HOLLYWOOD, CA, May 20, 2014 ( – Longtime comedian Adam Carolla has warned the Hollywood blacklist is back, this time for anyone who runs afoul of homosexual activists. If an artist does not support the homosexual political agenda, Carolla said, “You’re not going to get your movie directed.”

In a recent interview with Salon promoting his new book, President Me: The America That’s In My Head, Carolla said that homosexuals have “just turned into a mafia” and criticized them for “demanding everyone apologize for every joke and retract every statement.”

The drive for censorship has “turned into something that’s bigger than it is,” Carolla added. “I’ve lived in this town my whole life and never seen it like this.”


“There’s plenty of gay people” in Hollywood, “and they’re in positions above you,” Carolla said. “You’re not going to get your movie directed.”

“If you can’t work with gay people, you’re gonna have a difficult time in Hollywood,” Carolla said.

Carolla himself was the target of gay activists’ ire in 2011 after he riffed on his podcast that homosexuals should “shut up” about same-sex “marriage,” because he was tired of hearing about the issue.

He said homosexuals had gone too far, pointing to an internet petition pressuring the makers of the Sesame Street children’s television show to have two male characters – Bert and Ernie – get “married” on the show as evidence. He suggested that self-identified “LGBT” people rebrand themselves with the far simpler “Yuck.”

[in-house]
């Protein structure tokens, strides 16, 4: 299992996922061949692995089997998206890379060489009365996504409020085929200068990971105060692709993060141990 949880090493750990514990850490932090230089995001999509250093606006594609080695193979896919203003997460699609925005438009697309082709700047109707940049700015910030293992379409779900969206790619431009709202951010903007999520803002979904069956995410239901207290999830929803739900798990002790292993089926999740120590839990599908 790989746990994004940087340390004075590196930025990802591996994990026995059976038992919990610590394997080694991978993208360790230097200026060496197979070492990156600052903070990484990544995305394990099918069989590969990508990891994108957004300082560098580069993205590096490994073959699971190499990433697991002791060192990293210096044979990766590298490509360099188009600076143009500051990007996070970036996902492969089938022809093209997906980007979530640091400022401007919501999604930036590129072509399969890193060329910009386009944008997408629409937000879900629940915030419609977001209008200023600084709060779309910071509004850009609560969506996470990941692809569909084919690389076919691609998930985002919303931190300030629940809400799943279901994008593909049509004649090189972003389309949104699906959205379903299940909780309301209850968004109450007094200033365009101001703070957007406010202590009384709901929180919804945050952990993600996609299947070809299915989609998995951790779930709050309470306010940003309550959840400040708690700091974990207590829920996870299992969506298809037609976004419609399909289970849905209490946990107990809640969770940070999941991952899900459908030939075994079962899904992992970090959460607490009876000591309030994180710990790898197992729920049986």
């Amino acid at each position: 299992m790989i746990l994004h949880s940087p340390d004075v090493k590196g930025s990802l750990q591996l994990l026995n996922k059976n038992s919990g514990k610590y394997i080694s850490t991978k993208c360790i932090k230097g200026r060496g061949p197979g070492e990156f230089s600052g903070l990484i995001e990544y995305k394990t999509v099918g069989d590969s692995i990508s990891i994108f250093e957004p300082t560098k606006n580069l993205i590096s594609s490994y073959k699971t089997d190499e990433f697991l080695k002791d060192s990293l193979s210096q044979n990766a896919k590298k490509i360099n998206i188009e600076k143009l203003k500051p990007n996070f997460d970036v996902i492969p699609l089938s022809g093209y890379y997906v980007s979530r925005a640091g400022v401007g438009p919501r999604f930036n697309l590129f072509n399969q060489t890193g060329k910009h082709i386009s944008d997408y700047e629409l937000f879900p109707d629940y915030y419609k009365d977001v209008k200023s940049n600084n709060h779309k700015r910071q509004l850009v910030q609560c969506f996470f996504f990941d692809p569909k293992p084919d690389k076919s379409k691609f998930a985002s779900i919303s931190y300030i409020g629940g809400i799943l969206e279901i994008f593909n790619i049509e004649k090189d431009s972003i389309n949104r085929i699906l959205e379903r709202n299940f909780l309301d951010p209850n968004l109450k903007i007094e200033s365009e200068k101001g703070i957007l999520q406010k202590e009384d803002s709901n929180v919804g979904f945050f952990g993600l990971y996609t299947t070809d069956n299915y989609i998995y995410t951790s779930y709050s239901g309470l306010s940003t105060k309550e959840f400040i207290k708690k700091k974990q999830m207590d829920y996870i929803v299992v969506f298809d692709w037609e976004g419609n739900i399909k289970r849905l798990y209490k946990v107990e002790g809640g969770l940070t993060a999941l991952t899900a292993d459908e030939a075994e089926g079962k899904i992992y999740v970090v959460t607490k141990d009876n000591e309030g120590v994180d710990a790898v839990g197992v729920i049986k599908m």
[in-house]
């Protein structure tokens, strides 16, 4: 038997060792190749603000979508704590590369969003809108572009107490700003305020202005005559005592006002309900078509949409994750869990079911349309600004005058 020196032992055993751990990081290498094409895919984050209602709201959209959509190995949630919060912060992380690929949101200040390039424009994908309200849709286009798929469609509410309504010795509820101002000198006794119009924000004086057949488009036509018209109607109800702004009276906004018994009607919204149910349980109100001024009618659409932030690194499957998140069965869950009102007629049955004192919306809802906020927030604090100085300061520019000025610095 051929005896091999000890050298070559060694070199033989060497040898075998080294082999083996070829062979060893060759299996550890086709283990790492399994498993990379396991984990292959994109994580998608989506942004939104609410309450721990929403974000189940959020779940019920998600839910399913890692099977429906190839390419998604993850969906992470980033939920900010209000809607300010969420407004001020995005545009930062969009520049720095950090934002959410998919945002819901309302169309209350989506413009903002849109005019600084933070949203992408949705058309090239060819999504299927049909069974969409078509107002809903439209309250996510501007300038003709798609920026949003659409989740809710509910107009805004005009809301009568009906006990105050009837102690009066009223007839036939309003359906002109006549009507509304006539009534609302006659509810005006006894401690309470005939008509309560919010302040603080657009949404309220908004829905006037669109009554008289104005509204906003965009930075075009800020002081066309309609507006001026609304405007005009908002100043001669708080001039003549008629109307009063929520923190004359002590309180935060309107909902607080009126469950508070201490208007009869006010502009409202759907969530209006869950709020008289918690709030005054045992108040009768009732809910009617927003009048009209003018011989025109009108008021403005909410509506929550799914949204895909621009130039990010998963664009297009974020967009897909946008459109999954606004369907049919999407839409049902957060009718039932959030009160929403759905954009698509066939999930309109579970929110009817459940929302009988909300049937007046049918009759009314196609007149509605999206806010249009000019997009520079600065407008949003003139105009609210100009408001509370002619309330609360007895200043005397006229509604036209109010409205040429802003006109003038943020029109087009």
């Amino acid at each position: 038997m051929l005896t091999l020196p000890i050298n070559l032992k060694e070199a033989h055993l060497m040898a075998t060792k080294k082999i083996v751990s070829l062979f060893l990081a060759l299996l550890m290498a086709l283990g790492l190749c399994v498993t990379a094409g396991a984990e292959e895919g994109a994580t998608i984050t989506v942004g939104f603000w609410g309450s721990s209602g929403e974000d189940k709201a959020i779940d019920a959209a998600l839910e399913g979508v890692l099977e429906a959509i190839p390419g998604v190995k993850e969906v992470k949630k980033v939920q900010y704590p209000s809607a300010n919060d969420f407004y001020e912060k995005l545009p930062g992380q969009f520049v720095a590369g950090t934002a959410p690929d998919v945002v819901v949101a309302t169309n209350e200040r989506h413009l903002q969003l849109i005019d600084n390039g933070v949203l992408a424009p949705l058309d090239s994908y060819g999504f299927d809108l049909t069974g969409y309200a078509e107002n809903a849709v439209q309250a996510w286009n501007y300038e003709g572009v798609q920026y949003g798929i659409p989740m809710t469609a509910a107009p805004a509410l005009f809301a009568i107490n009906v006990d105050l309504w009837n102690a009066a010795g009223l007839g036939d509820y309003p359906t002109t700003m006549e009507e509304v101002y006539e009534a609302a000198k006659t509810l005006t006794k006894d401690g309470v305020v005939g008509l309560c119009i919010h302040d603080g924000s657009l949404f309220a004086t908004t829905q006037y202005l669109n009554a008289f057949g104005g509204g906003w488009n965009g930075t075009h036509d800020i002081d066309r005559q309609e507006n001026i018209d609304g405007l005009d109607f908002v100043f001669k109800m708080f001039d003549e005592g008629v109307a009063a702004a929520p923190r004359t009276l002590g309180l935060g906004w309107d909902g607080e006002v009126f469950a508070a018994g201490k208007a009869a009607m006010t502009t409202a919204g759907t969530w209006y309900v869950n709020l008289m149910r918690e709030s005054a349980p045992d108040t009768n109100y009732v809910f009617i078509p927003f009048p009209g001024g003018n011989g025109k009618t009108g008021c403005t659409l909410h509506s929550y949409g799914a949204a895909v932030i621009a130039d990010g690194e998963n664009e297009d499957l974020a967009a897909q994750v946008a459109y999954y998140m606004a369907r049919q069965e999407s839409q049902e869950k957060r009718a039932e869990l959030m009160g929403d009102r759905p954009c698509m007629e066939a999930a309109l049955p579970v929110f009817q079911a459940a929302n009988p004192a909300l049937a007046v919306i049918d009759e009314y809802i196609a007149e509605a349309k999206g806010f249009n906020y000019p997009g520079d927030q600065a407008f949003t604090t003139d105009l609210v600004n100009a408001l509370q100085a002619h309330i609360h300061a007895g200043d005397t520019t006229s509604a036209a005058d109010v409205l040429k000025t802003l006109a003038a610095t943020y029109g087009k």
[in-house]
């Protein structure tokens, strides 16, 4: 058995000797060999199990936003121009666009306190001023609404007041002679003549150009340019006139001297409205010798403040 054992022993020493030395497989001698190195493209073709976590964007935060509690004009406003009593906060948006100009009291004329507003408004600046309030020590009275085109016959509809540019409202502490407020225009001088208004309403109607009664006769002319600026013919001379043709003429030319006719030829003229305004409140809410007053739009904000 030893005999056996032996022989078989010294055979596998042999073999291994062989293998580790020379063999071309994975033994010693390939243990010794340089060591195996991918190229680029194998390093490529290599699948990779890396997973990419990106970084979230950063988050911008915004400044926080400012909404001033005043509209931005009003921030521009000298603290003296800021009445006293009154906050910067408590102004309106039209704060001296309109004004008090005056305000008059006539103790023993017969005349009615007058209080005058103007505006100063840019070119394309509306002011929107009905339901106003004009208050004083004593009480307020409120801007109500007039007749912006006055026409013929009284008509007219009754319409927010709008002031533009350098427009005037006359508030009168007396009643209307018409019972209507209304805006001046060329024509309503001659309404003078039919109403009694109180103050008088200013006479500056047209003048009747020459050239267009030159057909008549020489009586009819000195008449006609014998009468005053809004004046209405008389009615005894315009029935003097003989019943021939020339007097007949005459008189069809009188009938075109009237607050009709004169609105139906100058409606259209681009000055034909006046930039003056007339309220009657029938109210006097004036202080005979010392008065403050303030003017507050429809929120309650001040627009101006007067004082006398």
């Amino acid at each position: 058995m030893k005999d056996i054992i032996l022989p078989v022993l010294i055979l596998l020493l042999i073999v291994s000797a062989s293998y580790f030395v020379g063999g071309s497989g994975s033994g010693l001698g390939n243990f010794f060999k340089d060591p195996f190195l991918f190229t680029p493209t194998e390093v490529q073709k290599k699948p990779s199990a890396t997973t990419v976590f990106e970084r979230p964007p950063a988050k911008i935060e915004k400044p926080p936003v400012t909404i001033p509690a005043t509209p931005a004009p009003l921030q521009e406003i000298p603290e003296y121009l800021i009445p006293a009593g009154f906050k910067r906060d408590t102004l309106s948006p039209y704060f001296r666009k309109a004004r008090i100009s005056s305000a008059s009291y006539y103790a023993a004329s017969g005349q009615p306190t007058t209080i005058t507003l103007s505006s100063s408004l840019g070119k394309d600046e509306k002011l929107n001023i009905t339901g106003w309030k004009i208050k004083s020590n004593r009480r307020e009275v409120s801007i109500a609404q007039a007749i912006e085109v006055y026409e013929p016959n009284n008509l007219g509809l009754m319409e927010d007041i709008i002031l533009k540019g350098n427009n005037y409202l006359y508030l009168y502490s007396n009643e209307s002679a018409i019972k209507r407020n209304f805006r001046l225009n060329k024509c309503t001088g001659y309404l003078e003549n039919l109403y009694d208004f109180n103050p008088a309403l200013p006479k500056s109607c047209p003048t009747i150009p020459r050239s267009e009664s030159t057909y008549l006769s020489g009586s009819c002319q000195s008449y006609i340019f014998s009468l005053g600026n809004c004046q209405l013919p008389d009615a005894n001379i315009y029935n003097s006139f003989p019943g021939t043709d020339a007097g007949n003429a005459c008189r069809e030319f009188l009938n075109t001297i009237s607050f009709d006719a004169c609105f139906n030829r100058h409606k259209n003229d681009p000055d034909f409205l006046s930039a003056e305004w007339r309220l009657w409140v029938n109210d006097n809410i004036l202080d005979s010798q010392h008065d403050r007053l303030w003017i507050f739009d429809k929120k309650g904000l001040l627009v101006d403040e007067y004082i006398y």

Carolla told Salon he personally doesn’t care whether same-sex “marriage” becomes legal or not, but he is tired of having the issue constantly forced down his throat. “In the book, what I say about the gay community is that someone sent me ‘the top 10 reasons gays should marry.’” Reasons three through five, he said, were so homosexual activists would shut up.

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The constant barrage of criticism and outrage from gay activists is strangling artists’ creativity, he said, especially comics like him who make their living making jokes, often at other people’s expense.

“It’s weird that comedians are on the list of people who are offending other people with the things they say,” he said.

“[W]hen did this start up?” he asked. “They’re comedians, onstage, making jokes! They may mean it half the time, but they’re still making jokes. Why are they held to the same standard as statesmen?”

“I think every year Variety or The Hollywood Reporter or one of those magazines comes out with a list of celebrities or notables that hate the gay community,” he said. “I was on that list, because in 2011 I made a joke about Chaz Bono…if you can’t joke about Chaz Bono, then we’re all through!”

His words to Salon echoed the same sentiment he attached to the half-hearted apology he gave Bono back in 2011: “I’m a comedian, not a politician.”